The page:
Marie Paradis (1778 – 1839) was the first woman to climb Mont Blanc.
Paradis was a poor maidservant who lived in
Chamonix at that time part
of the Kingdom of Sardinia. On 14 July 1808, in the company of
renowned mountain guide Jacques Balmat, she became the first woman to
climb Mont Blanc, Europe's highest mountain. The party camped on
the Grands Mulets, and during the final ascent Paradis became fatigued
and was assisted by her guides. On the summit, Paradis was in such
poor condition that she had difficulty breathing, was unable to speak,
and could not see. Exhausted and quite undone by her efforts, she
begged her companions to throw her into the nearest crevasse to end
Mark Twain reports that she took her boyfriend with her, a
detail not found in other sources. In 1809 she recorded her
experience in an "admirably graphic and picturesque" account. Le
Blond reports that Paradis made "quite a fortune" out of her
Afterward she was known as "Maria de Mont Blanc"; Charles Edward
Mathews notes, in The Annals of Mont Blanc, that after her own
successful climb she would leave refreshments for others who attempted
Mont Blanc. The second woman to climb
Mont Blanc did so thirty
years after her; when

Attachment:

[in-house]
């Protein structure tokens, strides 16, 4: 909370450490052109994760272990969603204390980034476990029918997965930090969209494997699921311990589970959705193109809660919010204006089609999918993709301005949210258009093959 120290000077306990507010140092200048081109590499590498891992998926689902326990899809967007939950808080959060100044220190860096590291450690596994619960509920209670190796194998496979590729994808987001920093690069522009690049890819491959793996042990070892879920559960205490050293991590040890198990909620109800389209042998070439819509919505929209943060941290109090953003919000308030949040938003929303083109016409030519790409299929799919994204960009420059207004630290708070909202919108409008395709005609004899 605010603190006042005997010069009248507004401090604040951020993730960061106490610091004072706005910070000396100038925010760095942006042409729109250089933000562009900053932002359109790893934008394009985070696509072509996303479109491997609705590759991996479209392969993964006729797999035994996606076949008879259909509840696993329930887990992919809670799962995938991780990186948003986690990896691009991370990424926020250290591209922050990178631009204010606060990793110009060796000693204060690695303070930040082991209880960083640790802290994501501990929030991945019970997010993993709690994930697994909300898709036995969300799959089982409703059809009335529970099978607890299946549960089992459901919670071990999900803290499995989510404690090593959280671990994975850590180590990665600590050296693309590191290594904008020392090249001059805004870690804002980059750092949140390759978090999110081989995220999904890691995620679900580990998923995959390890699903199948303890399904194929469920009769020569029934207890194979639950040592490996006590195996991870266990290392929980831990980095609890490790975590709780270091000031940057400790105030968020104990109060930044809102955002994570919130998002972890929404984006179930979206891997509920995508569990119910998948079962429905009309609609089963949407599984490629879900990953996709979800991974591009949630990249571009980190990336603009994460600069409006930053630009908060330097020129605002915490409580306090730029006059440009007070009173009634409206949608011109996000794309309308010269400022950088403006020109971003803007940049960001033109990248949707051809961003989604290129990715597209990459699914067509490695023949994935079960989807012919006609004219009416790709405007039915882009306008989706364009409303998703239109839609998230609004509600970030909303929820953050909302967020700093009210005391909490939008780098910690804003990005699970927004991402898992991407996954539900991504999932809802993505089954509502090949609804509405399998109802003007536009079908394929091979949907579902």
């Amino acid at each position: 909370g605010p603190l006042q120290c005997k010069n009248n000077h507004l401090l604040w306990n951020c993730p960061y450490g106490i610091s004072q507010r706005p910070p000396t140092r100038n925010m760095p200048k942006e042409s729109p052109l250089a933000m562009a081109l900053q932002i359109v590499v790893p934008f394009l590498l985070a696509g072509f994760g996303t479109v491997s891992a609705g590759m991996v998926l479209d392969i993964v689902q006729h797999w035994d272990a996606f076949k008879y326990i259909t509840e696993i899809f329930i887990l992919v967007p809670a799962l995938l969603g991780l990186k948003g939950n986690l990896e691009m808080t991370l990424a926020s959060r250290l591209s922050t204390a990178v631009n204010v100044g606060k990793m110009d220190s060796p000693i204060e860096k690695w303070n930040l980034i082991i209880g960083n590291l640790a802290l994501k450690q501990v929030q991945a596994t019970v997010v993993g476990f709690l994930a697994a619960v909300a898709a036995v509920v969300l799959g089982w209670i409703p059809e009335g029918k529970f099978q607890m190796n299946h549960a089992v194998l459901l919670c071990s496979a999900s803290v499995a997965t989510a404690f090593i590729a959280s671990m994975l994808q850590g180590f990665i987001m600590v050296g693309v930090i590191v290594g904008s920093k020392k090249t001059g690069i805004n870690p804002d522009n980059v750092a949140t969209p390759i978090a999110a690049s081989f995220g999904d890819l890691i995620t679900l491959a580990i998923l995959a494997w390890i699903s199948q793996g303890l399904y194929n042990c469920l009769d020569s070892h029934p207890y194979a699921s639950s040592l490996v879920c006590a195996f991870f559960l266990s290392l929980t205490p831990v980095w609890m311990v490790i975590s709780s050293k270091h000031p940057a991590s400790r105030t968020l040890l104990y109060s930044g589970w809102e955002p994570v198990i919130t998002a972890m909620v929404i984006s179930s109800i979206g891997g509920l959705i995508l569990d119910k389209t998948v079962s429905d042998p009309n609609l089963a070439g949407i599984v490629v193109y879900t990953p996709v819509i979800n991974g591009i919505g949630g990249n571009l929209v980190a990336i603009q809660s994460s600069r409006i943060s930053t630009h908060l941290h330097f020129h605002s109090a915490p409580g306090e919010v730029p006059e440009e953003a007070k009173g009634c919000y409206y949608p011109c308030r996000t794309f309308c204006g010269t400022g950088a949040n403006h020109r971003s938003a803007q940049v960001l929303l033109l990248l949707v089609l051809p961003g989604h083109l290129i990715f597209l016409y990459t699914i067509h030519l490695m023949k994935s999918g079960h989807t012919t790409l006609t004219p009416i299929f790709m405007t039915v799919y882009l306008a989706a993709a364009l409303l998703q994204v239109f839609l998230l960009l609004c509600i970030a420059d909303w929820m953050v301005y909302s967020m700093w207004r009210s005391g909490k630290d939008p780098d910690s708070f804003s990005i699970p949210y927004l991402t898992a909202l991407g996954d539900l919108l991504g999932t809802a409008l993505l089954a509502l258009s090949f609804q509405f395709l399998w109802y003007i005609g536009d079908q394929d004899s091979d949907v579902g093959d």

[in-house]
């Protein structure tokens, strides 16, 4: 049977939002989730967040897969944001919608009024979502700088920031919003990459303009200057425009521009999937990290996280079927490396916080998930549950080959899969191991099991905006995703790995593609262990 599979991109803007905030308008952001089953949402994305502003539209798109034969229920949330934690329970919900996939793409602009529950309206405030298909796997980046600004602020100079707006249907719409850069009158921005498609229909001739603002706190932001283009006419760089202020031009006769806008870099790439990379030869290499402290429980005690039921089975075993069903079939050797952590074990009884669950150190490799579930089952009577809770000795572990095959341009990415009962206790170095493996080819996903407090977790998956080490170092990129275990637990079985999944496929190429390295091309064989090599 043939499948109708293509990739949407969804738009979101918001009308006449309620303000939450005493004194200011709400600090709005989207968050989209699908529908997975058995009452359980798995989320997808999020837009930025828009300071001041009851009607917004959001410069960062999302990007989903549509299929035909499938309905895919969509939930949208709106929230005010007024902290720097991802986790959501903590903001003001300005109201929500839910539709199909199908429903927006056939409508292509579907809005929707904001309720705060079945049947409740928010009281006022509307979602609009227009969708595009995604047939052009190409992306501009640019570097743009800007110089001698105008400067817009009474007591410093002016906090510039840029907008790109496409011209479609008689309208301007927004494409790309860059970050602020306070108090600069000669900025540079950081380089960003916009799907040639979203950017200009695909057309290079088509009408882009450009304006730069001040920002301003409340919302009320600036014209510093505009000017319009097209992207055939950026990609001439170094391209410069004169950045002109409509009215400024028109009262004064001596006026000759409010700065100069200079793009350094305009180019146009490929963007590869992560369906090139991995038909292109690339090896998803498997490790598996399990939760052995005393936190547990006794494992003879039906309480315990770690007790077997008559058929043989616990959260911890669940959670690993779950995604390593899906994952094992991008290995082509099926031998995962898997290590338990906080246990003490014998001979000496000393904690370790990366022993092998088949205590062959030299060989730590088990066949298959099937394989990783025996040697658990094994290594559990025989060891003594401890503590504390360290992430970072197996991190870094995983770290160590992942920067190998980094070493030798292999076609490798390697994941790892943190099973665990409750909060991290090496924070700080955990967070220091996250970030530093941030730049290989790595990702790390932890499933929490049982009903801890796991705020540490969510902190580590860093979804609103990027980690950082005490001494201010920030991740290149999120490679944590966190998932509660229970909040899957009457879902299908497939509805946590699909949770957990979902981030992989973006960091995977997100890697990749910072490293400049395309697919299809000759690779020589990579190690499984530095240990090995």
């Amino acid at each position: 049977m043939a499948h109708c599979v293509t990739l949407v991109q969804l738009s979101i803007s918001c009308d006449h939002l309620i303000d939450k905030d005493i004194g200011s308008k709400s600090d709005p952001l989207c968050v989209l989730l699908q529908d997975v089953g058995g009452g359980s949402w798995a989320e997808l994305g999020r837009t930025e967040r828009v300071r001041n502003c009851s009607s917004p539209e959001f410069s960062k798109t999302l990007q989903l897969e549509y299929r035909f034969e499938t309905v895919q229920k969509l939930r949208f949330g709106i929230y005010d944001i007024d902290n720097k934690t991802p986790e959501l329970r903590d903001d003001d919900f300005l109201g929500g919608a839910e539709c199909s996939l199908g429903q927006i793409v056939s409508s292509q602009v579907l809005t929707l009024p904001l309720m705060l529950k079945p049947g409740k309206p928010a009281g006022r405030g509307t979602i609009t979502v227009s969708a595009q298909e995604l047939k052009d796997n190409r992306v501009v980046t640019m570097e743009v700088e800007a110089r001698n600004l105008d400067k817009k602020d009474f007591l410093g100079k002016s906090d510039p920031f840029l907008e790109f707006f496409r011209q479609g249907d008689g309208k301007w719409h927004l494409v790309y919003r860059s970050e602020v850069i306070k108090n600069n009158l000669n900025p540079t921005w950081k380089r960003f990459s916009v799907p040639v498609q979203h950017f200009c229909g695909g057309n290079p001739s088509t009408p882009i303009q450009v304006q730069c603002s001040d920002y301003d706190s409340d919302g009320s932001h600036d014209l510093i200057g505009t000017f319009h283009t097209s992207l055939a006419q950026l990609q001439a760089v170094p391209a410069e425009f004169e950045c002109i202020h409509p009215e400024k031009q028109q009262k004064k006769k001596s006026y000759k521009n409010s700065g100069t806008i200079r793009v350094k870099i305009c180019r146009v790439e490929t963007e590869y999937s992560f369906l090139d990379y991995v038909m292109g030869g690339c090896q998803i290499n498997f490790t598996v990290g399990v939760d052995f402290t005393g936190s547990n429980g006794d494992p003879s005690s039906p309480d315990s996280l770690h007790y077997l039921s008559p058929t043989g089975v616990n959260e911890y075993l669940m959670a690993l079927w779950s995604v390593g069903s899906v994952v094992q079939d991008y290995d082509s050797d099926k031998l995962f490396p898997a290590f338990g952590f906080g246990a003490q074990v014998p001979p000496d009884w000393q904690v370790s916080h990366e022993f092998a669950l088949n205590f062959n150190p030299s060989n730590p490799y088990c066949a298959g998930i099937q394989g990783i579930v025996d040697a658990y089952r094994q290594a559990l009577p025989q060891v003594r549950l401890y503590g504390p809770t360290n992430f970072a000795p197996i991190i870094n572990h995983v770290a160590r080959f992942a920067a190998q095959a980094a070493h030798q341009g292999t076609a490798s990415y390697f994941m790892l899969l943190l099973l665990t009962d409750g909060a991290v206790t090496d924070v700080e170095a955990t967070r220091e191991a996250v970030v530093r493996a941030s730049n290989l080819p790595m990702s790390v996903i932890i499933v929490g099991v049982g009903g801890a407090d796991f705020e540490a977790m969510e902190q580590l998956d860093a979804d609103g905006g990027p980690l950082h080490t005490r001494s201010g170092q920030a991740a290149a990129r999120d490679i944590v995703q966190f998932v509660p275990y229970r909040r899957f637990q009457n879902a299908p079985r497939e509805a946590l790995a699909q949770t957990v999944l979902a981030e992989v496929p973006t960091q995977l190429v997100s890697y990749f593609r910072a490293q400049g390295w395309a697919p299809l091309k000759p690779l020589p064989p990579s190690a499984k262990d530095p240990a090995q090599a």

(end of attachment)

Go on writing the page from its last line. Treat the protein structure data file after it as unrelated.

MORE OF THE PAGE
Henriette d'Angeville celebrated her successful
ascent in Chamonix, she was congratulated by Paradis who had received
her special, personal invitation.
^ Brown 3–11.
^ Mathews 118-19.
^ Twain 171.
^ Le Blond 203–204.
^ Le Blond, Mrs Aubrey (1903). True Tales of Mountain Adventure. E.T.
Dutton & Company. pp. 203–204.
^ Clark et al. 24–25.
^ Mathews 118-19.
^ Brown 26–28.
Brown, Rebecca A. (2002). Women on High: Pioneers of Mountaineering.
Appalachian Mountain Club Books. ISBN 1-929173-13-X.
Clark, Edmund; H. H. Jackson (1826). Ascents of Mont Blanc. Colburn's
New Monthly Magazine.
Le Blond, Aubrey (1903). True tales of mountain adventures for
non-climbers young and old. Unwin.
Mathews, Charles Edward (1898). The annals of Mont Blanc. Unwin.
Twain, Mark (1907). A Tramp Abroad. Harper and brothers.